Much has changed in the past 50 years, since the height of the Civil Rights movement. But how do you teach the Civil Rights to kids who haven’t ever experienced it? In Jackson, Miss., Fannie Lou Hamer Institute’s Summer Youth Workshop tackles that question, reports NPR today.
“Take 13-year-old Jermany Gray, for instance. Gray and his fellow students are all African-American, and many of them are from Jackson. They’re familiar with the struggle for civil rights — they read about it in text books and saw it in museum exhibits. But for most, it’s a story that ended long before they were even born. Gray has no problem talking about what the Civil Rights movement was back in the ’60s, but when asked what it means to him these days, the answer doesn’t come as easily.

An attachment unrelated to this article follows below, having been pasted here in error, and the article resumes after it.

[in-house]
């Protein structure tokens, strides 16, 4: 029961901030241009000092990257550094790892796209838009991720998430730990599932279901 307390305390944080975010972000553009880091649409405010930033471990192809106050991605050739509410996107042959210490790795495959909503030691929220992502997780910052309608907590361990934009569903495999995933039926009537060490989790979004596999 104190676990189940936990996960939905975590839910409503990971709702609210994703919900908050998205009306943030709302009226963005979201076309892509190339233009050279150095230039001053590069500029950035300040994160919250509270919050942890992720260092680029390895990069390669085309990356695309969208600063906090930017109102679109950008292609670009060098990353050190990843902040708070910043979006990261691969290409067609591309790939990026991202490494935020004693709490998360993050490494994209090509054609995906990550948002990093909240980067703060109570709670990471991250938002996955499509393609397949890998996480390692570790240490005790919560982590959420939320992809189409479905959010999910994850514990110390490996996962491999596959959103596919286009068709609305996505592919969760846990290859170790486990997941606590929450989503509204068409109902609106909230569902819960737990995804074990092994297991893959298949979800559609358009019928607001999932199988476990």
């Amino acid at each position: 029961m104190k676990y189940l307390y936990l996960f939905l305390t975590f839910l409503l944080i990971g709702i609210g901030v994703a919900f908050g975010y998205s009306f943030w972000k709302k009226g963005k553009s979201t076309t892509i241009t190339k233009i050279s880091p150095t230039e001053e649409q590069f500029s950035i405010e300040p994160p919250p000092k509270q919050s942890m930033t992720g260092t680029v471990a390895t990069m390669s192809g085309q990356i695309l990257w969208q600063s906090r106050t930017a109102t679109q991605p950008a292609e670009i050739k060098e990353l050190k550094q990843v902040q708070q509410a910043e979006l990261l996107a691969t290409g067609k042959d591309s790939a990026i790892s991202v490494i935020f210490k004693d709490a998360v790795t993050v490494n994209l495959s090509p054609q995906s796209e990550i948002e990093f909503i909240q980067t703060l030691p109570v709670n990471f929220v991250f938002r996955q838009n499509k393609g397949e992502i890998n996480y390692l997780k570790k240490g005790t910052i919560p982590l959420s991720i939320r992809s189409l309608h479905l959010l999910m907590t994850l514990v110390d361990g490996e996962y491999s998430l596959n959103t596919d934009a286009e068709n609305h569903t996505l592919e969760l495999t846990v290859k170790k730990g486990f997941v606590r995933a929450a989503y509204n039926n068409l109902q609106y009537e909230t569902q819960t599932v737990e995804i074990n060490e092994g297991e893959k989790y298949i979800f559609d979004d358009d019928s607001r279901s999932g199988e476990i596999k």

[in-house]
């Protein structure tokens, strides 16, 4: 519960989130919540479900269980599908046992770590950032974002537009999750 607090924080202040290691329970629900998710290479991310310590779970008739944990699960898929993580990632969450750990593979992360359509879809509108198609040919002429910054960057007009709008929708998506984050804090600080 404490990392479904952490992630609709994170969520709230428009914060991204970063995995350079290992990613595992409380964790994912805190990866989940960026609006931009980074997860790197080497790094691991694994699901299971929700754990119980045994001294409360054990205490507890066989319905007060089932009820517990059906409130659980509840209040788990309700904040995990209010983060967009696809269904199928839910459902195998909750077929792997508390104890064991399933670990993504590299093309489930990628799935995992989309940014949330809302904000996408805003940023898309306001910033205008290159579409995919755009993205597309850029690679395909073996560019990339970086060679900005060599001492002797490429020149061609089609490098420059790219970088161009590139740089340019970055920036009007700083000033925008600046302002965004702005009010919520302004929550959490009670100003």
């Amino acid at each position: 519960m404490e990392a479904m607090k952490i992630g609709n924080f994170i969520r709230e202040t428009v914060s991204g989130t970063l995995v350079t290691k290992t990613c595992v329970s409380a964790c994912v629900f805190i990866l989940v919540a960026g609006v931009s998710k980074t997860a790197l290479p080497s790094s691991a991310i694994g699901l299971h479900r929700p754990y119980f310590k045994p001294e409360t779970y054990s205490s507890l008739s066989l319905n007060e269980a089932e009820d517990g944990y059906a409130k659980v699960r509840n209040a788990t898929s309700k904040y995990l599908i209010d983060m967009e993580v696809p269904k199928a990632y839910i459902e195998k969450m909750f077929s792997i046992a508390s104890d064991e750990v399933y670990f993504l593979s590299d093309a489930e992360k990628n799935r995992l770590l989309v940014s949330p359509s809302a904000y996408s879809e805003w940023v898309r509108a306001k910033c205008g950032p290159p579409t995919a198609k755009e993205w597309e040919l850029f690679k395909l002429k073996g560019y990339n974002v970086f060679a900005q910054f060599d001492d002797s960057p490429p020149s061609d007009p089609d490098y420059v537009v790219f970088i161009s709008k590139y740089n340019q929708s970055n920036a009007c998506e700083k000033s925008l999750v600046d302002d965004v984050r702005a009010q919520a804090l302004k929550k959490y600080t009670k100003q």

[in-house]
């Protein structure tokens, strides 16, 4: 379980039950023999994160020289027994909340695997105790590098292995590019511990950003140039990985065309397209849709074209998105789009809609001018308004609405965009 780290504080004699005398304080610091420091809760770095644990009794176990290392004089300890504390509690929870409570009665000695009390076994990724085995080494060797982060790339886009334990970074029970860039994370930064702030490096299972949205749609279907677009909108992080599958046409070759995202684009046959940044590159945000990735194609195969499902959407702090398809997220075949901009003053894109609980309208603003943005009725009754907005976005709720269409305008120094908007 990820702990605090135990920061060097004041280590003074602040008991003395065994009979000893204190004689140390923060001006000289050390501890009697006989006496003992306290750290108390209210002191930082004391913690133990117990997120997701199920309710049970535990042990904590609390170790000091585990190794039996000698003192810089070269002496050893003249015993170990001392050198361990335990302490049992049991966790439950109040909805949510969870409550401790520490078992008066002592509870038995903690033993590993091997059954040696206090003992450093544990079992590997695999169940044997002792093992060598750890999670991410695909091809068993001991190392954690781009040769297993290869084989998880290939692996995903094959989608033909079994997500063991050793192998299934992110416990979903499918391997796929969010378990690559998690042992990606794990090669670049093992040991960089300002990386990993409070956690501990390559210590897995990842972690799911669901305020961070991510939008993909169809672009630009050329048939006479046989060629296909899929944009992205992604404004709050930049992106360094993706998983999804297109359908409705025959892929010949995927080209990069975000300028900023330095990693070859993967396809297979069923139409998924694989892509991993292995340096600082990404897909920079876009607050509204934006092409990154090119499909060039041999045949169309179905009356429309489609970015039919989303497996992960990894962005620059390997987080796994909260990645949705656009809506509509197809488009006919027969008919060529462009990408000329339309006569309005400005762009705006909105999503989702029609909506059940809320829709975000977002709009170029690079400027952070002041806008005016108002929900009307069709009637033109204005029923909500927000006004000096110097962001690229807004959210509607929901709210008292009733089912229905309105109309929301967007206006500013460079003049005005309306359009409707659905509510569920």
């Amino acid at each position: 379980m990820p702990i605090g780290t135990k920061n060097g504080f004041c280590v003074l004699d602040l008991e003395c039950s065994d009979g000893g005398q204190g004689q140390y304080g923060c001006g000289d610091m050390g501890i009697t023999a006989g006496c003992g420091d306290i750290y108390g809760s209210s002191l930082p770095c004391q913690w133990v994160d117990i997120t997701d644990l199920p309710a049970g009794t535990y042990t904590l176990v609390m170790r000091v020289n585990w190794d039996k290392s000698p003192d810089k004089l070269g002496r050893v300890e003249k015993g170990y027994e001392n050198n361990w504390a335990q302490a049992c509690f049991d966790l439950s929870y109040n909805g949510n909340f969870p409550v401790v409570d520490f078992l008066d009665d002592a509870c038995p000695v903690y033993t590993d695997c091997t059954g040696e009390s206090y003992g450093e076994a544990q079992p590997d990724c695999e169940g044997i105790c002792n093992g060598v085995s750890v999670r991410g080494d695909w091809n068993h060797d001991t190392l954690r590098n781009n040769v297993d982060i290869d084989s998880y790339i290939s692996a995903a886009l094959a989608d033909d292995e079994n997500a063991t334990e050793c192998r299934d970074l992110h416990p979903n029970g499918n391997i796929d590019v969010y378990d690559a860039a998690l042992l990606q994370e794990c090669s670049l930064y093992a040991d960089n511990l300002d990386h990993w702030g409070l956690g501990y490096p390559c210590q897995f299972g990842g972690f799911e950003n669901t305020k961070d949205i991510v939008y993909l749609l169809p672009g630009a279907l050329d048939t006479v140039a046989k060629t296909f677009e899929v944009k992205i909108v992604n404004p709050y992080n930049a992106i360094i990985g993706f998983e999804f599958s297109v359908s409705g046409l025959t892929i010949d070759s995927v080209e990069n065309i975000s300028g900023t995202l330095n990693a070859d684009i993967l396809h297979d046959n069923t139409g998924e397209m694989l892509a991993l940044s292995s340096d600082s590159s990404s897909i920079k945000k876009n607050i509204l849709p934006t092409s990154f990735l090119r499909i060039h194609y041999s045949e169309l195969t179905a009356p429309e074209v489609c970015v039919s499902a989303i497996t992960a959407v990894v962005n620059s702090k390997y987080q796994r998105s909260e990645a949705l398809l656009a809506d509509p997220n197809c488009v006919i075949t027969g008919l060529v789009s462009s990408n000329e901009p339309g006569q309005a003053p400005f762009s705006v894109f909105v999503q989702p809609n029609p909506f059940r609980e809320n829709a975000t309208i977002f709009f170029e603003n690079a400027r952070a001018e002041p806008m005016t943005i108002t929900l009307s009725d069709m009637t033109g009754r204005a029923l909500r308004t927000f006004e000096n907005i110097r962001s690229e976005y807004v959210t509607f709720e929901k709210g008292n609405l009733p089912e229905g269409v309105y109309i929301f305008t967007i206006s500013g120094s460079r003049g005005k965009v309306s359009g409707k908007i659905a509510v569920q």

“What does it mean? I’ll have to think about that question,” he said. “Maybe I can answer that at the end of the week.”That’s the typical challenge, according to Michelle Deardorff who is the chair of political science at Jackson State and who also helped found the Hamer Institute. “The image I give when I talk about this is a tree, and the tree is democracy. And a chain link fence was around it,” said Deardorff, who used the idea of the fence to represent racism and slavery. “And as the tree grew, it grew around the fence. We’ve now pulled the fence out… but the tree is shaped by it forever.” Continue reading “Teaching the civil rights movement”